After the lecture I walked across the hall to go Book Club. I’ve never been less prepared for a book discussion and I didn’t even try to bluff my way through it. I’d read the book a couple of years ago and had planned on reviewing it last week but the power outage put a snare in that plan. I couldn’t concentrate on anything more complicated than putting a 500 piece jigsaw puzzle together. Yup, that’s what I did when I was cut off from media and good reading light. From the time I was a kid, if weather got in the way of something we wanted to do, we’d pull out the puzzles or games. We didn’t even have electricity in the early years at the cottage or indoor plumbing. Puzzles, Monopoly or playing poker were our ‘devices’ back in the ‘40s and early '50s. 

A week ago today when I posted the short note about having to leave the house because I didn’t have heat or power someone left the following comment on that blog entry: “You Baby Boomers are the most evil generation to ever exist. You are all psychopaths. You destroyed your own children’s future, destroyed the economy and then you sit back and laugh. I hope you boomers enjoy your retirement homes! I guess what I’m really trying to say is, can you Baby Boomers hurry up and fucking drop dead?”

It was a poop-and-fly-away, cut-and-paste comment that I found on several other blogs after googling those words. It wasn’t the first time I’ve heard Millennials vs. Baby Boomers smack like that. It’s a theme that pops up on political message boards from time to time. But wouldn’t you love to know the backstory on why that particular Millennial feels so beaten down by his/her life that he/she has taken to leaving death wishes Johnny Appleseed style across the internet. I'm tempted to say, "Get a grip! Gripping about the generations before and after our own is a time-honored tradition."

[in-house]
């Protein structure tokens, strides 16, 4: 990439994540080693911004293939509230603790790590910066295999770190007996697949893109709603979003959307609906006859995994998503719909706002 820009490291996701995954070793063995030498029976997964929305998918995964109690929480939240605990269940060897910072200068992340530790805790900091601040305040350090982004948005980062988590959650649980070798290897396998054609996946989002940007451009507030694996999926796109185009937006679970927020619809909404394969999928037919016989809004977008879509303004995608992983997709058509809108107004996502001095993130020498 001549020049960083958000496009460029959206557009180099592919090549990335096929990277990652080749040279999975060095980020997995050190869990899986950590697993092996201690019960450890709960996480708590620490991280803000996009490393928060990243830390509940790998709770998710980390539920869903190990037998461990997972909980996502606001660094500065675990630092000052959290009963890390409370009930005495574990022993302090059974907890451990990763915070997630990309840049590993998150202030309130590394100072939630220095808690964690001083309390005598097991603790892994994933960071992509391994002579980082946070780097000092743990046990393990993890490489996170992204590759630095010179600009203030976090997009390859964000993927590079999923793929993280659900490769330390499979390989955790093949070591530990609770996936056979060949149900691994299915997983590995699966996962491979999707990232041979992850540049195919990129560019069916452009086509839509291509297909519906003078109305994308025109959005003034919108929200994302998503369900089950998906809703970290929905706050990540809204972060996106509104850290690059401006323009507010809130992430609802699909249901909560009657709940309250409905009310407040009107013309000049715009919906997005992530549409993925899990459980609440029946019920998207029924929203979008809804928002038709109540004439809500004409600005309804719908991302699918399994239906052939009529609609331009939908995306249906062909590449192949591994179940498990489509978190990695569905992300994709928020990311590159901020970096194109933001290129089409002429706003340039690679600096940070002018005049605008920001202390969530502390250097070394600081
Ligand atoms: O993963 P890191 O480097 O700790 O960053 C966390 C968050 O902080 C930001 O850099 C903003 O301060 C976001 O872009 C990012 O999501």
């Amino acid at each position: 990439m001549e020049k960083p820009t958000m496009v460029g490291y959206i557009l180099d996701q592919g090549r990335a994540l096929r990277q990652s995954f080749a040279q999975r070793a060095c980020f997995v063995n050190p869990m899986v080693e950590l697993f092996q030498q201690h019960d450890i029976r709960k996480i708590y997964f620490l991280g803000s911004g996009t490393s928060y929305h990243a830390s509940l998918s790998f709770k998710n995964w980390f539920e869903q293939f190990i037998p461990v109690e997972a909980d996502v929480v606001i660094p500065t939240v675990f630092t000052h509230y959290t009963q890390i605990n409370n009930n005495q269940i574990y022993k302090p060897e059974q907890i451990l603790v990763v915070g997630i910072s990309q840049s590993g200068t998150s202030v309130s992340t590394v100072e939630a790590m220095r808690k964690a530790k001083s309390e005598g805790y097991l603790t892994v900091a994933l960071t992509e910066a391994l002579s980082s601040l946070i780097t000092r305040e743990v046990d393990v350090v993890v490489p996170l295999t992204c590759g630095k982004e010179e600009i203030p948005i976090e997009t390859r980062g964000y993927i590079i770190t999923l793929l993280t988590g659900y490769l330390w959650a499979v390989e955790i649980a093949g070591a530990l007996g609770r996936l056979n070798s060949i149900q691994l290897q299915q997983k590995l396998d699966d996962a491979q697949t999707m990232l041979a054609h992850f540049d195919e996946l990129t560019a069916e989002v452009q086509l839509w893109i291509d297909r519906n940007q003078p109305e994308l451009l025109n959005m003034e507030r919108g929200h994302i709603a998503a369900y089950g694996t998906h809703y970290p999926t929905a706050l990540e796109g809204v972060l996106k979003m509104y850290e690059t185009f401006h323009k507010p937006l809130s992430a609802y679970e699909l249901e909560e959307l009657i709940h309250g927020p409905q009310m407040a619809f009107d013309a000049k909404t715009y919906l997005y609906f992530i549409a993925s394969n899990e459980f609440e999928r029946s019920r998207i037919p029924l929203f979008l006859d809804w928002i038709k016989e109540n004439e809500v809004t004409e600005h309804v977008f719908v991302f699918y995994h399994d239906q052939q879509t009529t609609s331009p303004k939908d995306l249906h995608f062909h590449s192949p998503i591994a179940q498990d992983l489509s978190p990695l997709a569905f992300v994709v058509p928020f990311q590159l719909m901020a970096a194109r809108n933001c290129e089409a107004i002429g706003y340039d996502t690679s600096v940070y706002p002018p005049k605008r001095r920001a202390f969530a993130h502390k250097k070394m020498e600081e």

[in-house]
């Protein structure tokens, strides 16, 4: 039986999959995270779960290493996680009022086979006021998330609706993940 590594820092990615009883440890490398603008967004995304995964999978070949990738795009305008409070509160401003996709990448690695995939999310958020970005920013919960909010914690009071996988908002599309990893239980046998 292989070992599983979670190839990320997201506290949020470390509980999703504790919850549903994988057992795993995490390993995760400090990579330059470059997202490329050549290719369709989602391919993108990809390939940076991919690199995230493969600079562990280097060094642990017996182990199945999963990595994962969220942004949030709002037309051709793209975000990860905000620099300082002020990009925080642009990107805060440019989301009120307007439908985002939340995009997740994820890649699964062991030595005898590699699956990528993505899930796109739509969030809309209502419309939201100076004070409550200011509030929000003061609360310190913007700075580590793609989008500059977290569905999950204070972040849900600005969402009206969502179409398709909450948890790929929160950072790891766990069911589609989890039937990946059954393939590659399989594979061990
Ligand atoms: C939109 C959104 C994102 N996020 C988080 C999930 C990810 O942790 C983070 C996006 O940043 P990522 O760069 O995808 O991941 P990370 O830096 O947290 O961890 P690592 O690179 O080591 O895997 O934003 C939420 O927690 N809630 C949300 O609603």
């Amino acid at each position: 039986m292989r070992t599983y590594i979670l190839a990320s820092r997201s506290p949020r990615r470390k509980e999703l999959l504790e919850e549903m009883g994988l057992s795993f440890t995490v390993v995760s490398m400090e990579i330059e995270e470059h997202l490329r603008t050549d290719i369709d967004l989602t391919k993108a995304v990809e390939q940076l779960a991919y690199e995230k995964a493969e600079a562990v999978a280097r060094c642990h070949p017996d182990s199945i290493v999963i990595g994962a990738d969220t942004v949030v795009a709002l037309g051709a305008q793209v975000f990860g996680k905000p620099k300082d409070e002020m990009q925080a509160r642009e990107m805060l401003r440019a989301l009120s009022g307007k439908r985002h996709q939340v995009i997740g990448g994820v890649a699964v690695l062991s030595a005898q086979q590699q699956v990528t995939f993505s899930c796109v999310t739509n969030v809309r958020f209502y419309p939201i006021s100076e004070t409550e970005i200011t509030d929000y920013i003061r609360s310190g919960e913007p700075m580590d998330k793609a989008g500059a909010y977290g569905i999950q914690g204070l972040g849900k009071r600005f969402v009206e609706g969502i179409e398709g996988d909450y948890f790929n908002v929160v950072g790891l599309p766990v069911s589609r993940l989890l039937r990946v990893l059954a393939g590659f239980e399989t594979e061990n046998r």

But rather than get snarly about the “debate” I tend to look for the lighter side of the Millennials vs. Boomers conflict. For example: A tweet by Mrs. Math Teacher: “Baby Boomers blame Millennials for everything but WHO PUT CARPETING OVER ALL THESE HARDWOOD FLOORS?” Or this tweet by Andy Levy: "'Millennials are idiots' [says] the generation that made a millionaire out of the creator of the pet rock." And Zach Wallen's: “I love Baby Boomers who say ‘kids don’t even know how to write cursive’ in a negative way. Like ‘okay, grandma you can’t even turn your laptop on without getting six viruses and wiring half your retirement income to a Nigerian Prince.’” ©

The Bellamy Brothers

Wednesday, February 13, 2019

The Power Outage Refugee